09 July 2019
Julie and Paul met while on a scuba diving trip on Kangaroo Island in 1991, marking the start of a 22-year relationship spent exploring the great outdoors—until Paul received a shock Stage 4 diagnosis in 2012.
“We loved camping. Every year we’d pack up the campervan and discover a new part of Australia. The Kimberley and NT were our favourites, where we could go fishing for barramundi.”
In 2002, Julie had a cancer scare.
“We’d just come back from a trip. I felt out of sorts and exhausted. I had planned to go to the doctor the following day, but Paul made me go that night. When the doctor examined me, they said, ‘Good thing you came tonight; tomorrow may have been too late’. I had a tumour in my bowel that had ulcerated and was causing me to lose blood rapidly. Paul saved my life that night.”
That experience taught Julie a valuable lesson: catch a problem early enough, and you can often do something about it. And that was what was ringing in her head when Paul was told his devastating news almost a decade later—“We will get through this”.
“Paul had noticed a pain in his side in early 2012. It wasn’t initially cause for concern. He worked in a very physical role, so he was used to having day-to-day aches and pains. When it didn’t go away, he thought he might have a cracked rib.”
A trip to the doctor prescribed chiropractic work. But still, the pain was getting worse. That’s when they were referred for an x-ray.
“Paul told me that he could see by the look on the radiographer’s face that something wasn’t right. She told him to wait there while she left the room. Later, when we were both home, he did something he wasn’t meant to do—he opened the package and looked at the scan. We both knew that wasn’t what a healthy lung looked like.”
For Julie and Paul, it was a tough two weeks of limbo. They knew something was wrong but they didn’t know what to call it.
“I’ll never forget when we went to that appointment. As soon as we sat down, the first words out of the doctor’s mouth were, ‘When you leave here, you’ll need to get your affairs in order’. That’s when we found out that it was Stage 4 lung cancer.”
Paul immediately started chemotherapy for the pain, and had radiation treatment in between. He was also part of a number of clinical trials and tests—anything he could do to help other people.
“The treatment went on for several months. I remember sitting in the car with a friend and saying, ‘I don’t know how I’m going to live in this hell’. You can’t plan. You don’t know how long you’re going to have him. It was excruciating.”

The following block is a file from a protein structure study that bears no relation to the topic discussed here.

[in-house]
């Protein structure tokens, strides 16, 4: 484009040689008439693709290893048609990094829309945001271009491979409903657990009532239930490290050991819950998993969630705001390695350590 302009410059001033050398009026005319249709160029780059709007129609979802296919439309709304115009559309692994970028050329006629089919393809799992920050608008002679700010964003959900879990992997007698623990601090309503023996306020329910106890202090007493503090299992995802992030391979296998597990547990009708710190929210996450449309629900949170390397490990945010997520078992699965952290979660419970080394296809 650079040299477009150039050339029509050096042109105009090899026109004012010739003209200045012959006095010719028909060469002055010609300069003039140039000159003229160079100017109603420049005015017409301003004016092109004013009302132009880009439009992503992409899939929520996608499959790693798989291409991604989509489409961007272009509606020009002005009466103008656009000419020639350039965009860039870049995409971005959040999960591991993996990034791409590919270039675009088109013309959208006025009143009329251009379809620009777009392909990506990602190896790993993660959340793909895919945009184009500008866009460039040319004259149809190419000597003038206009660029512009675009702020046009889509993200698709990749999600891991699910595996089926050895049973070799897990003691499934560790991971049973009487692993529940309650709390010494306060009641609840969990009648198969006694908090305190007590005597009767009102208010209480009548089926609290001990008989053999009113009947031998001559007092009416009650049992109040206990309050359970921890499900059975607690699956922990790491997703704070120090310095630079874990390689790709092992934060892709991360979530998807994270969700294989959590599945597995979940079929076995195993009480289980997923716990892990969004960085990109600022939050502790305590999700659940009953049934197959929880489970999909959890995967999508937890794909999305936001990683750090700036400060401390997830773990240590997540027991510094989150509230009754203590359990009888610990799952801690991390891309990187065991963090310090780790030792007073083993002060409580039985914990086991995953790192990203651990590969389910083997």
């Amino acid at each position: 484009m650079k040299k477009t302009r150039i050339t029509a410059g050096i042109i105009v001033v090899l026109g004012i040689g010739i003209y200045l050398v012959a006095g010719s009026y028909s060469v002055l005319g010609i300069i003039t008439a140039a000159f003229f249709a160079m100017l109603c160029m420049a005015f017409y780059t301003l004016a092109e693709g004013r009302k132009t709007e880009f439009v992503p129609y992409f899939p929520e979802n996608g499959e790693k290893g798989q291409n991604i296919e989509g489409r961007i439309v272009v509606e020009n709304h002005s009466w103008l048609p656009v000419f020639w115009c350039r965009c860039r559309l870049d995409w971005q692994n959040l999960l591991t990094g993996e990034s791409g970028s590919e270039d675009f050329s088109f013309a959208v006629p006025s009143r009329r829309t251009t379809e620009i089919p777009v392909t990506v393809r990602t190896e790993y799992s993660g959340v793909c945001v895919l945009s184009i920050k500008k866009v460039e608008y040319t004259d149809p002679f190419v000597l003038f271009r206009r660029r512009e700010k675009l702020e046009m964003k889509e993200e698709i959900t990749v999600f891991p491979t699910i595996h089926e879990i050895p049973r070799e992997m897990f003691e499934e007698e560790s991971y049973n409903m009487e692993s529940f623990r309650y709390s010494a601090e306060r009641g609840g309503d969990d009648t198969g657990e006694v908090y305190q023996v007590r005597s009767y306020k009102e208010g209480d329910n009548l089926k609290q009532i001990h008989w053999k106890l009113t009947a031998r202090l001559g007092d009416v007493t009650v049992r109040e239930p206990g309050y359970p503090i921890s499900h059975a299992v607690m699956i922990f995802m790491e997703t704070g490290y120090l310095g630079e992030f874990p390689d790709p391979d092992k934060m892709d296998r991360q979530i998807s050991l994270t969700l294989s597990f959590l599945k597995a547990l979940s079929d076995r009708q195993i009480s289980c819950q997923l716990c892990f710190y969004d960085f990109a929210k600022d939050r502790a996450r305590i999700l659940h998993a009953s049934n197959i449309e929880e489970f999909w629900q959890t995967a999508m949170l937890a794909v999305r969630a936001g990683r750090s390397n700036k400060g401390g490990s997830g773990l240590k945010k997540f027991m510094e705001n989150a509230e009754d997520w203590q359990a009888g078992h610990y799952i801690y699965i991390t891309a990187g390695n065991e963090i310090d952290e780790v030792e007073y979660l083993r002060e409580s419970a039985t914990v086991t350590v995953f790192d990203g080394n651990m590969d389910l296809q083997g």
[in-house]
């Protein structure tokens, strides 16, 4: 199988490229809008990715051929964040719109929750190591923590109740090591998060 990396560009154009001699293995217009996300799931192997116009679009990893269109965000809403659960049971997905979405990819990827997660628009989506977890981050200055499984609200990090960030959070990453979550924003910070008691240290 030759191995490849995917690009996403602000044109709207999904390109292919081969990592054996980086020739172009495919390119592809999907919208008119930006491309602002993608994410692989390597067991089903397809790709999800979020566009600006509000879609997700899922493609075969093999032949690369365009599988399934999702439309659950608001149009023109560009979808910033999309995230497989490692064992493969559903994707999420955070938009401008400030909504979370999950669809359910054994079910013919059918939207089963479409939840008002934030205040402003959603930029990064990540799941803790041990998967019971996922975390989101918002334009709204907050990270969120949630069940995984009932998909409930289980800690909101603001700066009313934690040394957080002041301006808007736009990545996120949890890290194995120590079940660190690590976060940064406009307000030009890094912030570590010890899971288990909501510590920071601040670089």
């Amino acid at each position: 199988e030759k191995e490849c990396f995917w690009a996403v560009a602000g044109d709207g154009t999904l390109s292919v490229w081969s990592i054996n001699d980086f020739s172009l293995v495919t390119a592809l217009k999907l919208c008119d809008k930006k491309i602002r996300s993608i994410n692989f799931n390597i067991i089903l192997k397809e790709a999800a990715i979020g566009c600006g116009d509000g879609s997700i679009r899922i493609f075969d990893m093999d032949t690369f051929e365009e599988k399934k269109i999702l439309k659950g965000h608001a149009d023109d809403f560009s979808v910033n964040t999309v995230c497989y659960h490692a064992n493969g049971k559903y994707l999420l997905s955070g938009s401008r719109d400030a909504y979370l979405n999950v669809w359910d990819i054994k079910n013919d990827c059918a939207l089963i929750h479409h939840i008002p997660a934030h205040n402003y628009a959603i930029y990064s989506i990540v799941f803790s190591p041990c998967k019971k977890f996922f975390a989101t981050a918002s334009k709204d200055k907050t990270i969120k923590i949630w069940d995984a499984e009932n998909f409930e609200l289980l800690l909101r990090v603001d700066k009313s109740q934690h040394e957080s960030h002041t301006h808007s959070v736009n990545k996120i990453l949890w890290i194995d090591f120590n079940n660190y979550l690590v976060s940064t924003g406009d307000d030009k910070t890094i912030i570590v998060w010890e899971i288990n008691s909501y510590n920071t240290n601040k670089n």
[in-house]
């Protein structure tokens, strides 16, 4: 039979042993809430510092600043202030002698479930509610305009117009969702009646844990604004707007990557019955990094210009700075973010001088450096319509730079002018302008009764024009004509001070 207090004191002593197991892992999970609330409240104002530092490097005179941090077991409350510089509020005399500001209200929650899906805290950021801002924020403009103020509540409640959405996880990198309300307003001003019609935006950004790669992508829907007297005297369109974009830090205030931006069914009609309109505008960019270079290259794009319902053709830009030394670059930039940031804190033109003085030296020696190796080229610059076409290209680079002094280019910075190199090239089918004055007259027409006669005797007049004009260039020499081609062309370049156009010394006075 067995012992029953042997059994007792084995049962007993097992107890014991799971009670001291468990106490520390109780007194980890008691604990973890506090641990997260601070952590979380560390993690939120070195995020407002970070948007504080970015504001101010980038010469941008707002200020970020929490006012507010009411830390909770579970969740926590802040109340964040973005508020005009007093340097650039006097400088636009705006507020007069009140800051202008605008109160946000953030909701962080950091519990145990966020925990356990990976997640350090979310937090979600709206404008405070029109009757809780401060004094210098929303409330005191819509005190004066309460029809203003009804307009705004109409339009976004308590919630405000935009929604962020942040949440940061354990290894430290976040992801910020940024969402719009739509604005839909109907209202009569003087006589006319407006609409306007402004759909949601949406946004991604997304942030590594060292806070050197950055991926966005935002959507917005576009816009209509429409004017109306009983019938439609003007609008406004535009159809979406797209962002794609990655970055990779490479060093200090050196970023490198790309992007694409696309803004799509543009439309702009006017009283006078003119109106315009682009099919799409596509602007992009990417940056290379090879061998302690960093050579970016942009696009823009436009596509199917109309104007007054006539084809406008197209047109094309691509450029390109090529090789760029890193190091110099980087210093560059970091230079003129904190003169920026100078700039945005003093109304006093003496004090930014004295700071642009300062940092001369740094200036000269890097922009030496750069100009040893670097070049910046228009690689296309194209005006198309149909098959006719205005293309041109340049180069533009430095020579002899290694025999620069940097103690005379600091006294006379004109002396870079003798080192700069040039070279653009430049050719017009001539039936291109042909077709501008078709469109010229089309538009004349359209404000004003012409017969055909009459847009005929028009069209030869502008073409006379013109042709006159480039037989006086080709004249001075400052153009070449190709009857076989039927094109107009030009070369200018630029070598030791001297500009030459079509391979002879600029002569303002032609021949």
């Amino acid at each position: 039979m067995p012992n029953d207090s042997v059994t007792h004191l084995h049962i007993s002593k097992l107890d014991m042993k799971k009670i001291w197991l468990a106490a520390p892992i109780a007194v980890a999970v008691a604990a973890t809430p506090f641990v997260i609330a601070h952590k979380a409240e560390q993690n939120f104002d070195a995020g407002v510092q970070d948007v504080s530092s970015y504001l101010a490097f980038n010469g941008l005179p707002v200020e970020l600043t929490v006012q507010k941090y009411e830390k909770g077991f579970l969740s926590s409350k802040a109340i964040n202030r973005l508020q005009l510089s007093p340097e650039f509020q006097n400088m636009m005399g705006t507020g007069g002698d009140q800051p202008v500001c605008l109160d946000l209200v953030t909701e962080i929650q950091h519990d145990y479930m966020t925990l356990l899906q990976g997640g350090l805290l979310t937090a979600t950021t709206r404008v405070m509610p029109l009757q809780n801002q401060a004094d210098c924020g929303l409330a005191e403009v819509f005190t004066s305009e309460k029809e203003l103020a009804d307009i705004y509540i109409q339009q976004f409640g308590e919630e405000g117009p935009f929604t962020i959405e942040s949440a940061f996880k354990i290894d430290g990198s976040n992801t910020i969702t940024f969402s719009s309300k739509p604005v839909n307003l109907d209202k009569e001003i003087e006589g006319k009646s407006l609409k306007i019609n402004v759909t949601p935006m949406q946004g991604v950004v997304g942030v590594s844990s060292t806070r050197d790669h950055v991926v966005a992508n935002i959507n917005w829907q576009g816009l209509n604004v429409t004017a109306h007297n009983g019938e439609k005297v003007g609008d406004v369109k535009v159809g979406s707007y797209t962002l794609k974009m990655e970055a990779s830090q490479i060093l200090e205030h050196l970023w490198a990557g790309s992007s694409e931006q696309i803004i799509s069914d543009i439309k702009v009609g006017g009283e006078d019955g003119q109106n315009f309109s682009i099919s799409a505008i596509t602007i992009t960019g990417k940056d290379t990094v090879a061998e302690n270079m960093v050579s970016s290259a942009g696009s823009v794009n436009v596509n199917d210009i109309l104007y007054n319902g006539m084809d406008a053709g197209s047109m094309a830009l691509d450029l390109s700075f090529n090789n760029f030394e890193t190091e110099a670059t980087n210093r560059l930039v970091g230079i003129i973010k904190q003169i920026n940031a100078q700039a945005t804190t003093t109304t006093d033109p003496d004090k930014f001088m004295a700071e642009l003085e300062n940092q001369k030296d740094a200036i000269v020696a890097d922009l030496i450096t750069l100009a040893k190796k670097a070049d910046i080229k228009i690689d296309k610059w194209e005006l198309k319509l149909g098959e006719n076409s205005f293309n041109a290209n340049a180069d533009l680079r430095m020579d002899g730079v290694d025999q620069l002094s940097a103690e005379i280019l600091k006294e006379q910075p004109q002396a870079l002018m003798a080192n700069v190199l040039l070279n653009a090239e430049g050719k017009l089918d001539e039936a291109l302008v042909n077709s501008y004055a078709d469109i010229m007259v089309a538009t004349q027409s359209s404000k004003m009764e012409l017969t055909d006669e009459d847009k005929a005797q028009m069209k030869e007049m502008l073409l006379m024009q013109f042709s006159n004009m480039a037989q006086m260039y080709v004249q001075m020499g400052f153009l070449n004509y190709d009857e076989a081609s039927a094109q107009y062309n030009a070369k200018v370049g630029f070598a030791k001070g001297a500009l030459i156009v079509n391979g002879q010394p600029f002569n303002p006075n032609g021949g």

In the last few days before he passed, the doctors knew Paul was getting close. He asked to be moved to Flinders private hospital, because he wanted the home to remain a safe retreat space for Julie to grieve.
“He couldn’t talk, in those last few days. But his mind never went. A friend was sitting next to his bedside, holding his hand. Paul gestured towards me. ‘I don’t know what you’re saying,’ our friend apologised, but I knew. ‘He’s telling you to look after me,’ I said.”
Paul passed away on 16 February 2013.
“I’d been impacted by cancer, through people I knew, so many times before. But it’s only when you’re there with someone through the whole journey that it hits home how devastating this disease can be.
I do try to focus on finding the positives. If it meant that my friends and I raise a bit of money, or that our story helps someone give up smoking—that’s what’s important now.
If Paul could be diagnosed with a terminal illness and still want to take part in trials in the hope that it would make a difference for others, imagine what the rest of us can do.”
Three months after Paul passed away, Julie took part in her first Relay For Life with colleagues, family and friends, which has since become an annual tradition.
“We raised $7,500 that first year. We were so proud. It’s a really special feeling.”
After hearing about the Ambassador program from a friend who happened to be an ex-volunteer, Julie put up her hand two years ago.
“If I never had to work, I would have volunteered all my life. It’s something I’ve always wanted to do. I’m hoping to retire in a few years and commit to helping Cancer Council SA full-time. I know first-hand that cancer can make you feel like no one understands what you’re going through. I just want to let people know that they’re not alone—that there are people, services and resources that are there to help.”
When Julie was finding the responsibility of being a carer particularly challenging, she called the cancer nurses on 13 11 20 to make sure she was doing the right thing.
“Just knowing that there’s someone there you can always ring is so reassuring. It’s like a safety net. I also loved the Cancer Council SA booklets that we picked up in the waiting rooms. Having all the need-to-know information that you could take with you was a great help.”
When you call 13 11 20, an experienced cancer nurse will answer to provide cancer information, to connect you to services, or just to listen.